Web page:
We live in an era where hackers are trying anything and everything to obtain your details. With an army of bots at their disposal it is now more important than ever to be aware of malicious emails, phishing, and spoofing attempts.
So, before we begin, what is Phishing exactly?
Phishing is when someone pretends to be a person or an organisation that you trust, and they exploit this trust to gain privileged information from you such as your passwords or bank details. For example, an attacker can send you an email claiming to be from your bank, asking that you ‘log in’ so that your account could be verified. When you click on the login link in the email, instead of logging in to your bank, you end up sending the attacker your user name and password which you entered into the fake login page.
This gives the attacker enough information to do whatever they want with your account.
Majority of spoofing emails disguise themselves as coming from secure and known sources such as banks and building societies, major retailers, social media giants, and other popular websites. It is very common for the subject line of the incoming email to create a sense of urgency and panic – encouraging that you open the email and take action.
Source: Symantec Government Report
The sender’s domain will often be disguised as a legitimate-looking email address to deceive you into thinking that the message originated from the company that the attacker is phishing. In addition, the ‘From’ name can be disguised with aliases like ‘My Bank’ as opposed to the actual bank name to make the message look authentic.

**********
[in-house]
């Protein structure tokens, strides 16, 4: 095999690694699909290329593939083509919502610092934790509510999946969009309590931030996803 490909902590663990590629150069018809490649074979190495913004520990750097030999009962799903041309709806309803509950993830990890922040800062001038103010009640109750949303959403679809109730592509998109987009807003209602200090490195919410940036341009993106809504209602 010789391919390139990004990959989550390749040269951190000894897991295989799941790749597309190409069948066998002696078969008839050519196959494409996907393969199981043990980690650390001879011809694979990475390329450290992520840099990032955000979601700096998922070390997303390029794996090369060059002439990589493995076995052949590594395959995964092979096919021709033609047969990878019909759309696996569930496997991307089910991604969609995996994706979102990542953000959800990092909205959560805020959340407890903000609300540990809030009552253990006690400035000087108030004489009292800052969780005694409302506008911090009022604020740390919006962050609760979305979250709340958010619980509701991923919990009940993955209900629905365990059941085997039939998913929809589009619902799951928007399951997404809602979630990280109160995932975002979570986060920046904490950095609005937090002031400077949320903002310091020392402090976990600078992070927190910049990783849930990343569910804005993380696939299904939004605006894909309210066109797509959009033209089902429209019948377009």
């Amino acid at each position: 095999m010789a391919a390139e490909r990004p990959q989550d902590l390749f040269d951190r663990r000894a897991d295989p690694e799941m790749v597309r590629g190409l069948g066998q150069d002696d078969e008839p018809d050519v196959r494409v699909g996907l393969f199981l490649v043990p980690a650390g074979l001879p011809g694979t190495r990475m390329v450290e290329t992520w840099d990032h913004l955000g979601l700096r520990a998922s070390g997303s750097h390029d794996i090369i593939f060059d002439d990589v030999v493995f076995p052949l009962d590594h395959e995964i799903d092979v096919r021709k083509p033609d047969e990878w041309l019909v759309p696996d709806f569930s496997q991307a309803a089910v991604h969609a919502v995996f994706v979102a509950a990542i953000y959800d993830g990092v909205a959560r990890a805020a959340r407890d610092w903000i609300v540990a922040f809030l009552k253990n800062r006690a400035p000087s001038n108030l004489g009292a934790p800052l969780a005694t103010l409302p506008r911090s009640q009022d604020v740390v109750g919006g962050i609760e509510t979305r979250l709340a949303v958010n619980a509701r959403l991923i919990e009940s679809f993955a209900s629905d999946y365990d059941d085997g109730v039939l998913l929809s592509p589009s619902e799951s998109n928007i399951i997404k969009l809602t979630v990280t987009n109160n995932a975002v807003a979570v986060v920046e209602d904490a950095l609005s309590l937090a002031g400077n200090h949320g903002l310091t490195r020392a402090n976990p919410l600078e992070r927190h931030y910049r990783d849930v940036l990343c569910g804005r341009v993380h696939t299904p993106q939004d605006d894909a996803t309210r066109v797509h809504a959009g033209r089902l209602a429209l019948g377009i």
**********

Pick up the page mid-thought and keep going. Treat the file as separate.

If you think a message might be fake, you should check the message headers along with the IP address of the sender to see if you recognise it. Sometimes, attackers might even go as far as including a padlock image in the subject line or even in the template itself to convince the recipient into thinking that the message is legitimate.
In our previous post we wrote about the importance of setting up three Domain Name Service (DNS) records to ensure best deliverability of emails; the Reverse DNS, Sender Policy Framework (SPF), and DomainKeys Identified Mail (DKIM) help to increase your email deliverability and provide verification of your identity as the sender. While you’re at it, why not check out our handy email marketing terminology summary here.
Although many companies spend time and effort to mount defences against malicious emails; carefully calibrating email filters and firewalls to protect your inbox from receiving rogue, malicious messages, unfortunately these defences aren’t always enough. According to the 2017 Internet Security Threat Report by Symantec about 1 in 2596 emails is a phishing attempt, according to the report, targeted phishing (known as spear phishing) continues to grow with many high-profile cases such as the hacking of the emails of Hillary Clinton campaign chairman John Podesta.
While the techniques for attacking innocent internet users may sound advanced and intimidating, there are a number of simple ways to protect yourself from becoming the victim of phishing.
1. From Name
The most common phishing attempts are carried out by changing the ‘From’ address name field, in many cases the attacker will pretend to hold the address of a reputable organisation. Look out for spelling mistakes or unusual domain names in the ‘from’ address for example ‘@a.mazon.com’ rather than ‘@amazon.com’ as this is the most common phishing technique deceiving users into thinking the email is from a secure source and therefore safe.
2. Do Not Click
This is a general rule of thumb for any internet citizen; if you are unsure what it is, or it doesn’t look quite right – do not click it! It is always best to be cautious of unfamiliar emails that arrive into your inbox, especially if they contain an attachment as this can result in viruses not only damaging your computer, but also spreading through your network and affecting other devices (as was the case with the famous ransomware WannaCry). So, be very suspicious of new emails and never click on unknown messages or download attachments from them.